Sending Iran to UN was biggest mistake of Russia, China, and EU
TEHRAN, Jan. 3 (Mehr News Agency) -- It is essential to reach a national consensus on upholding Iran's nuclear rights, International Center for Strategic Research Deputy Director Hossein Musavian said in Tehran on Wednesday.
"The most important thing is that the world should realize that all political parties, the parliament, and the administration are in consensus about producing nuclear energy," Musavian told the Mehr News Agency.
The UN Security Council voted to impose sanctions on Iran's trade in nuclear materials and technology on December 23. In response, Iran's parliament approved a bill last week obliging the government to "revise its cooperation" with the International Atomic Energy Agency.
Any differences among Iranians on the nuclear issue will seriously jeopardize Iran's right to nuclear technology, the official said.
It would be more in the interests of the international community if the 5+1 group --the five permanent members of the Security Council plus Germany -- resumed talks with Iran as soon as possible, he added.
"We should understand the legal fine points of Iran's nuclear dossier and vigilantly make decisions, avoiding emotionalism," he noted. "We should also be extremely sensitive about the recognition of Iran's right to the nuclear fuel cycle."
Musavian noted that the biggest strategic mistake of Russia, China, and the European Union was agreeing to send Iran's nuclear dossier to the Security Council.
"Before the case was sent to the Security Council, the United States needed Russia, China, and the European powers, but since it was sent to the council, all these countries need the U.S. to control the situation," he observed.
He called the decision of China and Russia to vote for the anti-Iran UN Resolution 1737 a big failure for the two countries, adding, "By doing so, Russia and China greatly weakened their positions and strengthened the U.S. position in Iran's nuclear issue.
"We should realize that if Moscow and Beijing have to choose between Iran, the EU, and the U.S., they will not trade the U.S. and the EU for Iran."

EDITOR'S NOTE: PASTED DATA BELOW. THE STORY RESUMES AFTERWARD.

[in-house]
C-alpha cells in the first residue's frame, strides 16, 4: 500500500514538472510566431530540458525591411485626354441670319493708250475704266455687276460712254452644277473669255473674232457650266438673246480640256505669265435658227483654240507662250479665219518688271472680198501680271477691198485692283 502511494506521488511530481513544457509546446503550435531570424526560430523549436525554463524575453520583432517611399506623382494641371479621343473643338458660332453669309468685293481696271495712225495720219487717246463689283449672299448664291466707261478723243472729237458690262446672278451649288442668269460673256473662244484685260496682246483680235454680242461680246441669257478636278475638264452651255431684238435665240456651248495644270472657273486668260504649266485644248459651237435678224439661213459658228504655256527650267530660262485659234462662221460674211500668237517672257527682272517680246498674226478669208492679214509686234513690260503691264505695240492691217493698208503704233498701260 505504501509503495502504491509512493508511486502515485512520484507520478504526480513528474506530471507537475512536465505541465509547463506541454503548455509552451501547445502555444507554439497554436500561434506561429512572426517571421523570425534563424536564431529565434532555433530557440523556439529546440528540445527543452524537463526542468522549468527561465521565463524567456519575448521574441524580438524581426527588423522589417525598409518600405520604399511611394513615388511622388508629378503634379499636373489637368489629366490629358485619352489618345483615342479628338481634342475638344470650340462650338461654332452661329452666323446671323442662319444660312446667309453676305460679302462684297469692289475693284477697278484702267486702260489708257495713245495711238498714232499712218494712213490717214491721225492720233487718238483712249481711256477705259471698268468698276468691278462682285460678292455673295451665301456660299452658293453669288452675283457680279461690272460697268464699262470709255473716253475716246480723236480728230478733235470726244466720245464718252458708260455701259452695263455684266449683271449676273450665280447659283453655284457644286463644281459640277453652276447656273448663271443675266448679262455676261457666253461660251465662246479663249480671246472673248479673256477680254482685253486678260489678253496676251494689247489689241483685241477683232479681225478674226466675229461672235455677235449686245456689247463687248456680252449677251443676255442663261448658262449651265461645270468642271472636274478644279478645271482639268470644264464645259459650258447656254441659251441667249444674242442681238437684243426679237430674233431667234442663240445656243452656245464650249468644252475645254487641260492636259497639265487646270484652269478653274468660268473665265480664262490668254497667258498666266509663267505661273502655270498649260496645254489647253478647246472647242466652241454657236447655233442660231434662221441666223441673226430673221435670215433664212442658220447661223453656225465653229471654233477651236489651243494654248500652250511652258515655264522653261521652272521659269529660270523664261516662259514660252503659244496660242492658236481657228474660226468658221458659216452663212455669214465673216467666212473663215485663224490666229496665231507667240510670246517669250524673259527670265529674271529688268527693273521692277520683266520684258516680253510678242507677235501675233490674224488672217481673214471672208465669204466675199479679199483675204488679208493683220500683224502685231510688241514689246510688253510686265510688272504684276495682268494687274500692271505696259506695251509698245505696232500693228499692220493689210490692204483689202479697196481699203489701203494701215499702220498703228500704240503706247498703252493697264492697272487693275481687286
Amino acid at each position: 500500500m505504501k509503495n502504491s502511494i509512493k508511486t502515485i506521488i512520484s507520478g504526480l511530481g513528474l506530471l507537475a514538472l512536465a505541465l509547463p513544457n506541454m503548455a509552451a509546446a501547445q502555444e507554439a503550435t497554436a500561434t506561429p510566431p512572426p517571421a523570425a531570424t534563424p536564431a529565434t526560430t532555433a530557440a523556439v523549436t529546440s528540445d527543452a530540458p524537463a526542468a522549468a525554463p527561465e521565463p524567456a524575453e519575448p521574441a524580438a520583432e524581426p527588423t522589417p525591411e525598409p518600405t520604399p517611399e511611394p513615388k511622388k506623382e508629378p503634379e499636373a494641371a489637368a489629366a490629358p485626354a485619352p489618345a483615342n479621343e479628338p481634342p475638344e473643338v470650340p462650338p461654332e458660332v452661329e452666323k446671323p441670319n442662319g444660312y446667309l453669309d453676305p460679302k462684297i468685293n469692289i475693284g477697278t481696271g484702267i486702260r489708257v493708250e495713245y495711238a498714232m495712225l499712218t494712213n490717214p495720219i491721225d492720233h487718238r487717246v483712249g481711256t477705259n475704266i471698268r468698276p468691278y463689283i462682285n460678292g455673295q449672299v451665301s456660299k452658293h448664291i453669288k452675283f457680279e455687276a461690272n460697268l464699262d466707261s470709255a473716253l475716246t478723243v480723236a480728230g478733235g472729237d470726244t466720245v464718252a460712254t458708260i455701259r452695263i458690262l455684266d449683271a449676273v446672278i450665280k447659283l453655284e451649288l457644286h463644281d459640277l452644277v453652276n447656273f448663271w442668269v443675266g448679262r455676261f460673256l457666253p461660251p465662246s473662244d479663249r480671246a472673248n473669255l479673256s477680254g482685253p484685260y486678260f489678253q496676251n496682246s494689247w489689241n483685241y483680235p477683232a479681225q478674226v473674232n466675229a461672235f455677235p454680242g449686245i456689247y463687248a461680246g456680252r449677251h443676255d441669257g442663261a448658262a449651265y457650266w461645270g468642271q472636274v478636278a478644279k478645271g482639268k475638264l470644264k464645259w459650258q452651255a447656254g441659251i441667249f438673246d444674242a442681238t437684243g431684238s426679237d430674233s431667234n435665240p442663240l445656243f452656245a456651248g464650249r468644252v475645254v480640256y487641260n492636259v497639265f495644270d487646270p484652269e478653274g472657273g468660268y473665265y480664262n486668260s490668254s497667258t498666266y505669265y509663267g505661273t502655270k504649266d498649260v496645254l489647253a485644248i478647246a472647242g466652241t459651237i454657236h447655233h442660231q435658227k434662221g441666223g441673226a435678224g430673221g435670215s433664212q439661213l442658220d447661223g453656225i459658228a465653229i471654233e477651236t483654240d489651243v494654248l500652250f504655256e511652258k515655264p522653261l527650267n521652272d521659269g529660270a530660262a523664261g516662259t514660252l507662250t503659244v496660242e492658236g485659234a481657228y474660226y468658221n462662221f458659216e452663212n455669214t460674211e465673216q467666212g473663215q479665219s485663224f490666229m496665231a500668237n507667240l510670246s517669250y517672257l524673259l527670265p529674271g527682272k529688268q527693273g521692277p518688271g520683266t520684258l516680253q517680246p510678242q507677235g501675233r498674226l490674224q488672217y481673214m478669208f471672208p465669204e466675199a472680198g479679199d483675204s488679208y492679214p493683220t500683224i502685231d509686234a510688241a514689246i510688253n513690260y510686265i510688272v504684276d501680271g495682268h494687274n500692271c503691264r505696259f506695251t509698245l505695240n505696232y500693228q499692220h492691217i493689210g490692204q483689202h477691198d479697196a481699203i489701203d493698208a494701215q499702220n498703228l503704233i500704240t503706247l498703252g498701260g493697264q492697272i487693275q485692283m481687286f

The resolution against Iran is cunningly devised to remind the public about the resolution that was adopted against Iraq, but in fact they are completely different, he said.
"The most significant difference between the two resolutions is that force is not permitted in the resolution against Iran," he noted.
He emphasized that both sides will benefit if the problem is resolved peacefully, saying, "We cannot settle the issue hastily and impatiently."
Asked which part of the resolution is illegal, Musavian said the nuclear issue will not be resolved by calling the resolution illegal.
"Although we consider the resolution illegitimate and politically motivated, we should not forget that the Security Council has adopted it," he added. "The international community believes that the resolution is completely legal."
Direct Iran-U.S. talks will not yield positive results
He also said that holding direct talks with the U.S. at this stage will not yield positive outcomes for Iran because the problems between Tehran and Washington are more complicated than they seem.
"I don't at all believe that direct Iran-U.S. talks can help resolve the matter because our main partner is the 5+1 group. There is still room for talks with Russia and China and Non-Aligned Movement members as well."
He also ruled out the idea of pulling out of the nuclear Non-Proliferation Treaty, saying that withdrawal from the NPT would only cause the situation to deteriorate and would give the United States and Israel more opportunities to pressure Iran.
"We should not act in a way that makes the world think that we are seeking the bomb."
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